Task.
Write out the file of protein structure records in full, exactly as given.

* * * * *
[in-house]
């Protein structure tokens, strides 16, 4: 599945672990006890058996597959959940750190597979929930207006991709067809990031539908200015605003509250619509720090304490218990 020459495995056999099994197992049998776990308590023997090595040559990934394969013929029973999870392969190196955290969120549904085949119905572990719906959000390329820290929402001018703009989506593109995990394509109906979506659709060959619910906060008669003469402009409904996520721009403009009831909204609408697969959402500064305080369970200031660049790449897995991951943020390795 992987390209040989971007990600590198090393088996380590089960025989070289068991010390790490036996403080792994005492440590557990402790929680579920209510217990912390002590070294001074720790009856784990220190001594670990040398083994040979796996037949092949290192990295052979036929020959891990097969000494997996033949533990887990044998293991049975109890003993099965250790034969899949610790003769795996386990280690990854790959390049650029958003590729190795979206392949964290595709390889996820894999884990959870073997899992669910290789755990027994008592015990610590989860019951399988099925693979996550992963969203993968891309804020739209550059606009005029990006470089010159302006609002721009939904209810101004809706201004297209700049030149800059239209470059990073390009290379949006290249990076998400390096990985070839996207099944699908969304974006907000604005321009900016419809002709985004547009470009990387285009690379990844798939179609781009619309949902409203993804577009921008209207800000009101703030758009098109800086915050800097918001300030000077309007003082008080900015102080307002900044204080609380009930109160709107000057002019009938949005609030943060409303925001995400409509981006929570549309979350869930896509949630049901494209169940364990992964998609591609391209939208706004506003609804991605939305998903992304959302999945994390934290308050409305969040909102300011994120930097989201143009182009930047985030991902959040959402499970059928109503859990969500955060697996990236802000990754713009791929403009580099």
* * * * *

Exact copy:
[in-house]
């Protein structure tokens, strides 16, 4: 599945672990006890058996597959959940750190597979929930207006991709067809990031539908200015605003509250619509720090304490218990 020459495995056999099994197992049998776990308590023997090595040559990934394969013929029973999870392969190196955290969120549904085949119905572990719906959000390329820290929402001018703009989506593109995990394509109906979506659709060959619910906060008669003469402009409904996520721009403009009831909204609408697969959402500064305080369970200031660049790449897995991951943020390795 992987390209040989971007990600590198090393088996380590089960025989070289068991010390790490036996403080792994005492440590557990402790929680579920209510217990912390002590070294001074720790009856784990220190001594670990040398083994040979796996037949092949290192990295052979036929020959891990097969000494997996033949533990887990044998293991049975109890003993099965250790034969899949610790003769795996386990280690990854790959390049650029958003590729190795979206392949964290595709390889996820894999884990959870073997899992669910290789755990027994008592015990610590989860019951399988099925693979996550992963969203993968891309804020739209550059606009005029990006470089010159302006609002721009939904209810101004809706201004297209700049030149800059239209470059990073390009290379949006290249990076998400390096990985070839996207099944699908969304974006907000604005321009900016419809002709985004547009470009990387285009690379990844798939179609781009619309949902409203993804577009921008209207800000009101703030758009098109800086915050800097918001300030000077309007003082008080900015102080307002900044204080609380009930109160709107000057002019009938949005609030943060409303925001995400409509981006929570549309979350869930896509949630049901494209169940364990992964998609591609391209939208706004506003609804991605939305998903992304959302999945994390934290308050409305969040909102300011994120930097989201143009182009930047985030991902959040959402499970059928109503859990969500955060697996990236802000990754713009791929403009580099």